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Loss of muscle power may result from central disease involving the upper or lower motor neurons; from peripheral disease involving the roots, plexus, or peripheral nerves; from disorders of neuromuscular transmission; or from primary disorders of muscle. The clinical findings help localize the lesion and thus reduce the number of diagnostic possibilities.

Weakness due to upper motor neuron lesions is characterized by selective involvement of certain muscle groups and is associated with spasticity, increased tendon reflexes, and extensor plantar responses. The site of upper motor neuron (pyramidal) involvement may be indicated by the presence of other clinical signs or by the distribution of the motor deficit (eFigure 24–2). Lower motor neuron lesions lead to muscle wasting as well as weakness, with flaccidity and loss of tendon reflexes, but no change in the plantar responses unless the neurons subserving them are directly involved. Fasciculations may be evident over affected muscles. In distinguishing between a root, plexus, or peripheral nerve lesion, the distribution of the motor deficit and of any sensory changes is of particular importance. In patients with disturbances of neuromuscular transmission, weakness is patchy in distribution, often fluctuates over short periods of time, and is not associated with sensory changes. In myopathic disorders, weakness is usually most marked proximally in the limbs, is not associated with sensory loss or sphincter disturbance, and is not accompanied by muscle wasting or loss of tendon reflexes—at least not until an advanced stage.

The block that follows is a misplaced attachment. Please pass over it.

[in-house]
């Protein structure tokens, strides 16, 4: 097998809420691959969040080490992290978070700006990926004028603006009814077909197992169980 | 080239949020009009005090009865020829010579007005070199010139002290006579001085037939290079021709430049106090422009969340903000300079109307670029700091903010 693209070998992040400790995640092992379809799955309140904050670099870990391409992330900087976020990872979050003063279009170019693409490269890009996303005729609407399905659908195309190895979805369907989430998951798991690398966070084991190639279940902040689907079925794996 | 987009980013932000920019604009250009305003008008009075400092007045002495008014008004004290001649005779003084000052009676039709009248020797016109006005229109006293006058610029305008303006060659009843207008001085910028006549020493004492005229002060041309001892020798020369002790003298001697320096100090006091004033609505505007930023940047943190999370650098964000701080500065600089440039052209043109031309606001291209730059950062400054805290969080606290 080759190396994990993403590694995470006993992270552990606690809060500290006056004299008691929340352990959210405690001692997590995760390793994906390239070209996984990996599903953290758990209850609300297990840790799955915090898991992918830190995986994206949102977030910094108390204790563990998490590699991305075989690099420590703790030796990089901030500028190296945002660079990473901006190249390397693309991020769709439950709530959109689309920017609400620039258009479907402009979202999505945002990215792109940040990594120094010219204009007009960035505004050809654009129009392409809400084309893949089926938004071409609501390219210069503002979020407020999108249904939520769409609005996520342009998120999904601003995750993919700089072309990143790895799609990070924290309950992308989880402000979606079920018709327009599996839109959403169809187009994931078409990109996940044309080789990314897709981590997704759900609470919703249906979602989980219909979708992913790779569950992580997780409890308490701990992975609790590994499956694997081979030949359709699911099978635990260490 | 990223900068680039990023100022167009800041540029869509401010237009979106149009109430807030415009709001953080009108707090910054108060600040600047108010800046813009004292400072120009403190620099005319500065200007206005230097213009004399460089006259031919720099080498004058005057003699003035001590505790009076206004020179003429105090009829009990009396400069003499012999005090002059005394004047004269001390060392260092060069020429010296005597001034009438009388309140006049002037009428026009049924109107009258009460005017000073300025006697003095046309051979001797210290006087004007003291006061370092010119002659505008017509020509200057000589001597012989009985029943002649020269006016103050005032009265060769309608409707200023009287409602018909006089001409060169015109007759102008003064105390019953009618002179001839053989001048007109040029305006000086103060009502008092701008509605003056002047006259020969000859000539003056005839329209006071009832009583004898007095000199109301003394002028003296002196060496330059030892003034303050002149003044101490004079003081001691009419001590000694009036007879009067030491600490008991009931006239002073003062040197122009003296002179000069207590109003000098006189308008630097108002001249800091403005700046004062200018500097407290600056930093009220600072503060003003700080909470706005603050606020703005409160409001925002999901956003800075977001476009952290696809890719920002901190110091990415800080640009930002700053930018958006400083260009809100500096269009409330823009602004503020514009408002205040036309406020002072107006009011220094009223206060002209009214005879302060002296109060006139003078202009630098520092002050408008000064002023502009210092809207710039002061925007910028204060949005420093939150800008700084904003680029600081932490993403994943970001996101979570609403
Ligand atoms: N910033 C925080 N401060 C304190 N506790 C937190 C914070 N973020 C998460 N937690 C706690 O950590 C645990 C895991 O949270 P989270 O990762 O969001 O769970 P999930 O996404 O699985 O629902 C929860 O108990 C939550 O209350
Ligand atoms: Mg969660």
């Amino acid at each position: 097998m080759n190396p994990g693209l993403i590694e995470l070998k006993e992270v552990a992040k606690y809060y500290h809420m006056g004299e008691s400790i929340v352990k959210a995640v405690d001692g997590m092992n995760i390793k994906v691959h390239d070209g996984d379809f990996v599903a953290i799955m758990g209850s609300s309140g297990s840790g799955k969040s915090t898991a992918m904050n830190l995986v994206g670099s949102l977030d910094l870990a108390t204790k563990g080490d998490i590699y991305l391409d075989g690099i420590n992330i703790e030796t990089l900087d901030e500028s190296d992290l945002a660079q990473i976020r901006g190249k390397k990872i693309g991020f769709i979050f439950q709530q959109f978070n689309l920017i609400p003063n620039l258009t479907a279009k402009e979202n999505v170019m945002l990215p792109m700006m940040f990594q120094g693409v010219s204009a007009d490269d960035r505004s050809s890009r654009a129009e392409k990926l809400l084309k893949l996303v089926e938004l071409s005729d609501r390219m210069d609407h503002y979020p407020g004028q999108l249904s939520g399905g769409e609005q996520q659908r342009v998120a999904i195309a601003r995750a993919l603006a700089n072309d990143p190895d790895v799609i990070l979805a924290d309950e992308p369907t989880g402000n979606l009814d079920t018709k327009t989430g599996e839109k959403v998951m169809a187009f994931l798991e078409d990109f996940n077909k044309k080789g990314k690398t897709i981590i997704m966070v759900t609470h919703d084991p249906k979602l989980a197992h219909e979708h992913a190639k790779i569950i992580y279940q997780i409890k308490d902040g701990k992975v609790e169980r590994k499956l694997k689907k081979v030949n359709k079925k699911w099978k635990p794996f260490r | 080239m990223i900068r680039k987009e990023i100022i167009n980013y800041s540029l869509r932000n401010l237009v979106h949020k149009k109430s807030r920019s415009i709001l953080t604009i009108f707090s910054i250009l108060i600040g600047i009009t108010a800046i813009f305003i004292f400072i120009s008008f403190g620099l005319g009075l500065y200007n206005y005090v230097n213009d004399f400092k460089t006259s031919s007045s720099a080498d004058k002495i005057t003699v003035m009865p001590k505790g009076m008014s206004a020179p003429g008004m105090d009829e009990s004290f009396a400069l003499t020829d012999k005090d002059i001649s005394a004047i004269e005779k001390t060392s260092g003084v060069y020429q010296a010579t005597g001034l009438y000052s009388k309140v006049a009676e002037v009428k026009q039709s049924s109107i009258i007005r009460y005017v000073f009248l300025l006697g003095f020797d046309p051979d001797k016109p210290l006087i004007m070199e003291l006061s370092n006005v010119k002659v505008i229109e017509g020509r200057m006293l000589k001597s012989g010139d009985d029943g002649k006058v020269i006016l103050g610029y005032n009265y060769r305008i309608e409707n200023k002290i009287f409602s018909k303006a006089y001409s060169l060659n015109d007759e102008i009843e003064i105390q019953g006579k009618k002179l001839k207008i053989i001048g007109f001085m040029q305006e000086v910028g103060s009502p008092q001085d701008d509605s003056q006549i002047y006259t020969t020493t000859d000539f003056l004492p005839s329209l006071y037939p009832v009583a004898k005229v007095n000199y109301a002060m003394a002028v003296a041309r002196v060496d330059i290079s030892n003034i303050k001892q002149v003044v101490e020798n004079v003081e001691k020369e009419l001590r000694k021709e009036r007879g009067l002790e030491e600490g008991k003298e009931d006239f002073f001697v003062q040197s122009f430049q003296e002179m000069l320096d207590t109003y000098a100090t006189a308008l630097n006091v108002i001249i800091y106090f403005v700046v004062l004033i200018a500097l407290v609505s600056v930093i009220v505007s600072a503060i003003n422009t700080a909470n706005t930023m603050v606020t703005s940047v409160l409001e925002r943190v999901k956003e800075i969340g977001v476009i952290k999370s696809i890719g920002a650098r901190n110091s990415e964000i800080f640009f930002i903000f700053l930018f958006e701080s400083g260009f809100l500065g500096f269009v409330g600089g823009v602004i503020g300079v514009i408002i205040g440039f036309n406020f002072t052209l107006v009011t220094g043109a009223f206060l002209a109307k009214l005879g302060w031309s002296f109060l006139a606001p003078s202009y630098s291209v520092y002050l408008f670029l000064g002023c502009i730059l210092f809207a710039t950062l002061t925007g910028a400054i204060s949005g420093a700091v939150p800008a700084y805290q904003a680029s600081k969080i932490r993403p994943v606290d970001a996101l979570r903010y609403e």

eFigure 24–2.

Schematic illustration of upper motor neuron pathways. (Reproduced, with permission, from Adams M, Victor RD. Principles of Neurology, 5th ed. McGraw-Hill, 1993.)

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